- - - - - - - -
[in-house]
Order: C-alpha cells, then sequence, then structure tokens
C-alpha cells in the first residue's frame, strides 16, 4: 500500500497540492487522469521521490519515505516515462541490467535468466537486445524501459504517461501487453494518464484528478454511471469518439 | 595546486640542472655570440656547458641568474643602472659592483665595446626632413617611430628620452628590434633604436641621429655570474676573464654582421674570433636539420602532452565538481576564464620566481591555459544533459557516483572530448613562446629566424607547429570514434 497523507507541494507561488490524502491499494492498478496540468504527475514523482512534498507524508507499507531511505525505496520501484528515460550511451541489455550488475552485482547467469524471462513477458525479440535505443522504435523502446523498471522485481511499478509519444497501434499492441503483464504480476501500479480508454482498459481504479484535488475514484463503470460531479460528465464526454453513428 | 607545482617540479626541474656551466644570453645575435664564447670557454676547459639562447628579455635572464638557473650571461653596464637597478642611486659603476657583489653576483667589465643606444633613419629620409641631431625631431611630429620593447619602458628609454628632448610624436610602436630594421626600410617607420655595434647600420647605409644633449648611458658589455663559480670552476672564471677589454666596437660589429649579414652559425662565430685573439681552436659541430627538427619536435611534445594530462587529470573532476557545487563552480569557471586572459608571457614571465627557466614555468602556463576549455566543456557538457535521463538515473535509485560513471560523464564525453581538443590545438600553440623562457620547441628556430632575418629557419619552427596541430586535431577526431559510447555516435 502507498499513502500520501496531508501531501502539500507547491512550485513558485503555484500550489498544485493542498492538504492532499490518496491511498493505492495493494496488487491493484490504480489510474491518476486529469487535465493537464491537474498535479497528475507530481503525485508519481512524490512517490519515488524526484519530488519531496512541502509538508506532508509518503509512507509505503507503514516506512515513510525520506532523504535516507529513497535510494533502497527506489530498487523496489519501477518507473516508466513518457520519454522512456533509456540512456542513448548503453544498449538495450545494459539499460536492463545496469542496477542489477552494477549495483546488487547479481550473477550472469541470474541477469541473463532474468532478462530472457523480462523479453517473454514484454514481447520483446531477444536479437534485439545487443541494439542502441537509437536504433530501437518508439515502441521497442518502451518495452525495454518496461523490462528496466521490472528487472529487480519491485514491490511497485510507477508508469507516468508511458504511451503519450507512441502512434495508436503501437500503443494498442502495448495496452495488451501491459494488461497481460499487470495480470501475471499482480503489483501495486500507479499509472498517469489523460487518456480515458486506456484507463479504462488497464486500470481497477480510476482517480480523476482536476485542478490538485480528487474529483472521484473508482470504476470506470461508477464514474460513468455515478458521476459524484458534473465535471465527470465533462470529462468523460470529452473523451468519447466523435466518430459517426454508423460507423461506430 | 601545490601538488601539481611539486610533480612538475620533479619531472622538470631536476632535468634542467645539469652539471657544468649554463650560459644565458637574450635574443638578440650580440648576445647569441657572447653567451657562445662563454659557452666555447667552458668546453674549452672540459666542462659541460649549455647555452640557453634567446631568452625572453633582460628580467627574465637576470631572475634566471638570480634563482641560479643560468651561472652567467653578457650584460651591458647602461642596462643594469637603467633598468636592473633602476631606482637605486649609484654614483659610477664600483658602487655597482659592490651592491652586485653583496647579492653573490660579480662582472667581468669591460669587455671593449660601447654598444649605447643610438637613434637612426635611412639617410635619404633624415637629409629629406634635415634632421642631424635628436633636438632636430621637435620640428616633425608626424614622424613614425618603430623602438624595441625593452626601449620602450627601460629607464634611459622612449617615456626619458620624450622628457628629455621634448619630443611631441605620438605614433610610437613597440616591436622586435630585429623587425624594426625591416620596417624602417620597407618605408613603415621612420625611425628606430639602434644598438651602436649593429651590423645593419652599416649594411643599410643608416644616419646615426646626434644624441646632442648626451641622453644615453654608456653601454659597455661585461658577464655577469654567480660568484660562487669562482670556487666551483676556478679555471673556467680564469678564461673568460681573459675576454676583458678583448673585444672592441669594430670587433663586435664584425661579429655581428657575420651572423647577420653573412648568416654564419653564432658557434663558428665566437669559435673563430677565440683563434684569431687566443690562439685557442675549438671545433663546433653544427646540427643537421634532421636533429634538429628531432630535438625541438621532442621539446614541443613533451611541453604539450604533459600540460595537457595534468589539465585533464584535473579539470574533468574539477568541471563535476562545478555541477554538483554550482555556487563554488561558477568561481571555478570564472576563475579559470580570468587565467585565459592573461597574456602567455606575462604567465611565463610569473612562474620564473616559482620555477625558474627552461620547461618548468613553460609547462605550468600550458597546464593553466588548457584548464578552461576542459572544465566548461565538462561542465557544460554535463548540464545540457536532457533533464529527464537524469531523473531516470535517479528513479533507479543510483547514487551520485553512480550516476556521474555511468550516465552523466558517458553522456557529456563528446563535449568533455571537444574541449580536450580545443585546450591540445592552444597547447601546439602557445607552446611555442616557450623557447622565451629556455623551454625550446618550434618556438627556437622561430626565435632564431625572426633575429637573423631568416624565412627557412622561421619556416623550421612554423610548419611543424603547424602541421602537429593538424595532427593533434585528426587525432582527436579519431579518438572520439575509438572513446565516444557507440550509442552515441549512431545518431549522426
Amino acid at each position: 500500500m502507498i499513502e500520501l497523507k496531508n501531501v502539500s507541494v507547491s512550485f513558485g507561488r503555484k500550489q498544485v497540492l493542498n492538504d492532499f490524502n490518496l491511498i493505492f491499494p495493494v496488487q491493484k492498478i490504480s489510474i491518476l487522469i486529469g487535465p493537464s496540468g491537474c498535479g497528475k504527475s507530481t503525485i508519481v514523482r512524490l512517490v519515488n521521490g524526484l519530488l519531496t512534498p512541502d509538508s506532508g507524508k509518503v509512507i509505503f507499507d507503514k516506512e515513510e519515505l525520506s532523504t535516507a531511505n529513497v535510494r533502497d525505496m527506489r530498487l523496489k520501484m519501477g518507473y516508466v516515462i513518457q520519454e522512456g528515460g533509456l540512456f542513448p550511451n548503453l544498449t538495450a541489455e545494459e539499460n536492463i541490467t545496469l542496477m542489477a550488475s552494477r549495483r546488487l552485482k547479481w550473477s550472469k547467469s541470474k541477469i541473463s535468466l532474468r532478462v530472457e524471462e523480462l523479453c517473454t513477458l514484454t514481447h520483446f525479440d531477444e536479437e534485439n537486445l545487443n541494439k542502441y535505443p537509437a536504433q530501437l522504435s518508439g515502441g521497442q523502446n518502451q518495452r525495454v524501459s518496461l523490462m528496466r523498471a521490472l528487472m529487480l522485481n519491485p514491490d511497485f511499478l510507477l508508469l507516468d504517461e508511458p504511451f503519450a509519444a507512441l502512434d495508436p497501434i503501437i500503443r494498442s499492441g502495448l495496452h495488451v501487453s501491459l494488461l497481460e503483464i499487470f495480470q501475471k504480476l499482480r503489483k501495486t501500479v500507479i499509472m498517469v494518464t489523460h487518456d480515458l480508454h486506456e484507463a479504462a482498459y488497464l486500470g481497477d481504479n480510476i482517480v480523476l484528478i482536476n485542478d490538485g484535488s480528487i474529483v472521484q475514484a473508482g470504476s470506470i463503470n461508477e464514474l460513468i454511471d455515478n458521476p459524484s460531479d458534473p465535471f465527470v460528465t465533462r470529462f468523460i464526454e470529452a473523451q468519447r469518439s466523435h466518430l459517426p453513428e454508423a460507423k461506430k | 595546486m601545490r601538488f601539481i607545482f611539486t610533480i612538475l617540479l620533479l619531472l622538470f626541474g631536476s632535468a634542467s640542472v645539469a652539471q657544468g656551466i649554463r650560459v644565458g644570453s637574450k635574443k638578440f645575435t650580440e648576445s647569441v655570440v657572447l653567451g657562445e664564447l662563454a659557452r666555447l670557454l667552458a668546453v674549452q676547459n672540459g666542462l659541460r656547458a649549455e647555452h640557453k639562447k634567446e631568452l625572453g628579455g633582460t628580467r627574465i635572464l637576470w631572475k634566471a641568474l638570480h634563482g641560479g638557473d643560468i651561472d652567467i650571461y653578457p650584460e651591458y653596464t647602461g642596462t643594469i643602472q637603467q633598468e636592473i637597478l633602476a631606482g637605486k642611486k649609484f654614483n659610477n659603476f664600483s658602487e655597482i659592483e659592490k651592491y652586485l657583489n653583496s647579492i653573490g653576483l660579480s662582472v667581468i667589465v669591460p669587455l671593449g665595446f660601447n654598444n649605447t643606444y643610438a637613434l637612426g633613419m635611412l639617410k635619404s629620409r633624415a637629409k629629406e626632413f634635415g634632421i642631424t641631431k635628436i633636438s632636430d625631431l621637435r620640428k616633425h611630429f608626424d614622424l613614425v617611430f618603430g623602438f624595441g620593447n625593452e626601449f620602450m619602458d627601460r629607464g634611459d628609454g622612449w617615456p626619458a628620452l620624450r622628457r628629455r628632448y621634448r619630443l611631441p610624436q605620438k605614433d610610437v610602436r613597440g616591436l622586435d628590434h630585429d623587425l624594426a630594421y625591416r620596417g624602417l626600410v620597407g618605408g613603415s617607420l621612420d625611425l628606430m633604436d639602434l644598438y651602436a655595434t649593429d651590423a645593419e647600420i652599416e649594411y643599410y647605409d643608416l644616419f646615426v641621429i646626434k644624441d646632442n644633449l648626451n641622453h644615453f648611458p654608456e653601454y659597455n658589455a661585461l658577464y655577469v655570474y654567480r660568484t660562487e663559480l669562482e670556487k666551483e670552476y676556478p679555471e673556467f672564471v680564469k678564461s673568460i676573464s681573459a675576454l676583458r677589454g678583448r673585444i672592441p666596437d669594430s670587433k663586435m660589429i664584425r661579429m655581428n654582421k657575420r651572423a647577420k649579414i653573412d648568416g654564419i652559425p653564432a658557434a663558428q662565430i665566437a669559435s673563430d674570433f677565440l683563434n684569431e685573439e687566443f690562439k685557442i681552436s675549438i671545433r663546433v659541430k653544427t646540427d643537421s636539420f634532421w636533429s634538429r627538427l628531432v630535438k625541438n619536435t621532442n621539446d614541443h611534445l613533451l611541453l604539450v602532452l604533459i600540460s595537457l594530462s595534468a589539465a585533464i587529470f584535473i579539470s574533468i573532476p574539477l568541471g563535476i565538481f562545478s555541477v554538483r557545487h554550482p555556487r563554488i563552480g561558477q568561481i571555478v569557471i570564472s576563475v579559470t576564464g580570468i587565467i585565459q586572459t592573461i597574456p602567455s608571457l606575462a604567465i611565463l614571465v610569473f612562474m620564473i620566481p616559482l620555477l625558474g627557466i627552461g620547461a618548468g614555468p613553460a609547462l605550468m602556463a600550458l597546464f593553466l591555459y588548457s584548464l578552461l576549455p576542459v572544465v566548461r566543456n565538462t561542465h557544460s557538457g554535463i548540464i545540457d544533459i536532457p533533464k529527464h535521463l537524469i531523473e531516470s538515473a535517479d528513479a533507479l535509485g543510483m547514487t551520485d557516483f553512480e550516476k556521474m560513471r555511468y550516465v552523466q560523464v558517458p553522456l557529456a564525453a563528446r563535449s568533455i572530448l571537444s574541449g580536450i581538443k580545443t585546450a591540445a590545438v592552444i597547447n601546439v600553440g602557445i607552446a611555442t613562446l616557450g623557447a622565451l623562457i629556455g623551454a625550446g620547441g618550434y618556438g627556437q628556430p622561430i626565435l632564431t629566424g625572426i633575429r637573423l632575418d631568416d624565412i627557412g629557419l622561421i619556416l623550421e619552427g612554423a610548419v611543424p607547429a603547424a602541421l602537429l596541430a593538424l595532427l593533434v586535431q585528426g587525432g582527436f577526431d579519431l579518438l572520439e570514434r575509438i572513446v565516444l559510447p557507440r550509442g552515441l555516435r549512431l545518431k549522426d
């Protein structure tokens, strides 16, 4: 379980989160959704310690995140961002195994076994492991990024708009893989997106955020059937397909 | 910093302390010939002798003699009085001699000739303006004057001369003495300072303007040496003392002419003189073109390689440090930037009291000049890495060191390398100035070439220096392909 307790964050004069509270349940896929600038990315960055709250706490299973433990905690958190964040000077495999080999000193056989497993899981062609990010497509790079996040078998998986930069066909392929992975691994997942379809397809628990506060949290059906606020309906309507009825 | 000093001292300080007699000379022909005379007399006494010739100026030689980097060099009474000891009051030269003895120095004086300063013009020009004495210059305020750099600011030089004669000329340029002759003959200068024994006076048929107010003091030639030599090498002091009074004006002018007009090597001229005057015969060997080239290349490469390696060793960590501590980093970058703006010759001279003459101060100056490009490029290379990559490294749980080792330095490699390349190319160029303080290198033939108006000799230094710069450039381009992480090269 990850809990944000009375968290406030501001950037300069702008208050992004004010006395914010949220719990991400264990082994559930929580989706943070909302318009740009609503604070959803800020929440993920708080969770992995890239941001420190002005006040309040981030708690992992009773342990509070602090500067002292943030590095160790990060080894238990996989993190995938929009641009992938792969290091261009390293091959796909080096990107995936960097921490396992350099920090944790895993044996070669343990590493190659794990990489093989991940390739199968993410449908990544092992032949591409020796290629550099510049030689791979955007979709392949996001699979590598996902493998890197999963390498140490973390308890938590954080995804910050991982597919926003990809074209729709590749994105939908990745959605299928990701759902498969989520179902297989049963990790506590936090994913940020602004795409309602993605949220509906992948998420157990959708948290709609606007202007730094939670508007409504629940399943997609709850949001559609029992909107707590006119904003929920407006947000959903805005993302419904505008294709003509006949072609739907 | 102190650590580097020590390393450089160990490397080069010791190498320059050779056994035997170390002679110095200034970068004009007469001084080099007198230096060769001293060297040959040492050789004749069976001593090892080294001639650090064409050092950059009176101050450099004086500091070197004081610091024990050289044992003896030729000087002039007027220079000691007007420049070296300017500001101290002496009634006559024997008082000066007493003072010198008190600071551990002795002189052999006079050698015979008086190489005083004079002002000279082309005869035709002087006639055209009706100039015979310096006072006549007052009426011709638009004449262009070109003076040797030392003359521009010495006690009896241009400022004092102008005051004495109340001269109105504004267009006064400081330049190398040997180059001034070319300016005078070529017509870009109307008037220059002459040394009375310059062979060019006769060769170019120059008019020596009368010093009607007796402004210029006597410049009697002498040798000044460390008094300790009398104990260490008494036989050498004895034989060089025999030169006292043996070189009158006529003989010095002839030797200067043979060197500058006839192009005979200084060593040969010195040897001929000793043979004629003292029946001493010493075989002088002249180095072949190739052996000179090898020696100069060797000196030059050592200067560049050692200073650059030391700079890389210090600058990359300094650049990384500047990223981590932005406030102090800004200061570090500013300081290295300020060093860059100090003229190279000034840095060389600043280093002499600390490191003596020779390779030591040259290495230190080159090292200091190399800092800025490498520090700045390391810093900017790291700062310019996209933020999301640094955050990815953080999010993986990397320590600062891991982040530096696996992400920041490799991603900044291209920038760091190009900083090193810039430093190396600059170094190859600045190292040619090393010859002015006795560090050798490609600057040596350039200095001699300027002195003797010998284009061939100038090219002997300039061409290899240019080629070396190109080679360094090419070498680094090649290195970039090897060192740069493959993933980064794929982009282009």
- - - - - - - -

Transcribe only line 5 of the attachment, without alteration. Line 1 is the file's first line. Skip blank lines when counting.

């Protein structure tokens, strides 16, 4: 379980989160959704310690995140961002195994076994492991990024708009893989997106955020059937397909 | 910093302390010939002798003699009085001699000739303006004057001369003495300072303007040496003392002419003189073109390689440090930037009291000049890495060191390398100035070439220096392909 307790964050004069509270349940896929600038990315960055709250706490299973433990905690958190964040000077495999080999000193056989497993899981062609990010497509790079996040078998998986930069066909392929992975691994997942379809397809628990506060949290059906606020309906309507009825 | 000093001292300080007699000379022909005379007399006494010739100026030689980097060099009474000891009051030269003895120095004086300063013009020009004495210059305020750099600011030089004669000329340029002759003959200068024994006076048929107010003091030639030599090498002091009074004006002018007009090597001229005057015969060997080239290349490469390696060793960590501590980093970058703006010759001279003459101060100056490009490029290379990559490294749980080792330095490699390349190319160029303080290198033939108006000799230094710069450039381009992480090269 990850809990944000009375968290406030501001950037300069702008208050992004004010006395914010949220719990991400264990082994559930929580989706943070909302318009740009609503604070959803800020929440993920708080969770992995890239941001420190002005006040309040981030708690992992009773342990509070602090500067002292943030590095160790990060080894238990996989993190995938929009641009992938792969290091261009390293091959796909080096990107995936960097921490396992350099920090944790895993044996070669343990590493190659794990990489093989991940390739199968993410449908990544092992032949591409020796290629550099510049030689791979955007979709392949996001699979590598996902493998890197999963390498140490973390308890938590954080995804910050991982597919926003990809074209729709590749994105939908990745959605299928990701759902498969989520179902297989049963990790506590936090994913940020602004795409309602993605949220509906992948998420157990959708948290709609606007202007730094939670508007409504629940399943997609709850949001559609029992909107707590006119904003929920407006947000959903805005993302419904505008294709003509006949072609739907 | 102190650590580097020590390393450089160990490397080069010791190498320059050779056994035997170390002679110095200034970068004009007469001084080099007198230096060769001293060297040959040492050789004749069976001593090892080294001639650090064409050092950059009176101050450099004086500091070197004081610091024990050289044992003896030729000087002039007027220079000691007007420049070296300017500001101290002496009634006559024997008082000066007493003072010198008190600071551990002795002189052999006079050698015979008086190489005083004079002002000279082309005869035709002087006639055209009706100039015979310096006072006549007052009426011709638009004449262009070109003076040797030392003359521009010495006690009896241009400022004092102008005051004495109340001269109105504004267009006064400081330049190398040997180059001034070319300016005078070529017509870009109307008037220059002459040394009375310059062979060019006769060769170019120059008019020596009368010093009607007796402004210029006597410049009697002498040798000044460390008094300790009398104990260490008494036989050498004895034989060089025999030169006292043996070189009158006529003989010095002839030797200067043979060197500058006839192009005979200084060593040969010195040897001929000793043979004629003292029946001493010493075989002088002249180095072949190739052996000179090898020696100069060797000196030059050592200067560049050692200073650059030391700079890389210090600058990359300094650049990384500047990223981590932005406030102090800004200061570090500013300081290295300020060093860059100090003229190279000034840095060389600043280093002499600390490191003596020779390779030591040259290495230190080159090292200091190399800092800025490498520090700045390391810093900017790291700062310019996209933020999301640094955050990815953080999010993986990397320590600062891991982040530096696996992400920041490799991603900044291209920038760091190009900083090193810039430093190396600059170094190859600045190292040619090393010859002015006795560090050798490609600057040596350039200095001699300027002195003797010998284009061939100038090219002997300039061409290899240019080629070396190109080679360094090419070498680094090649290195970039090897060192740069493959993933980064794929982009282009």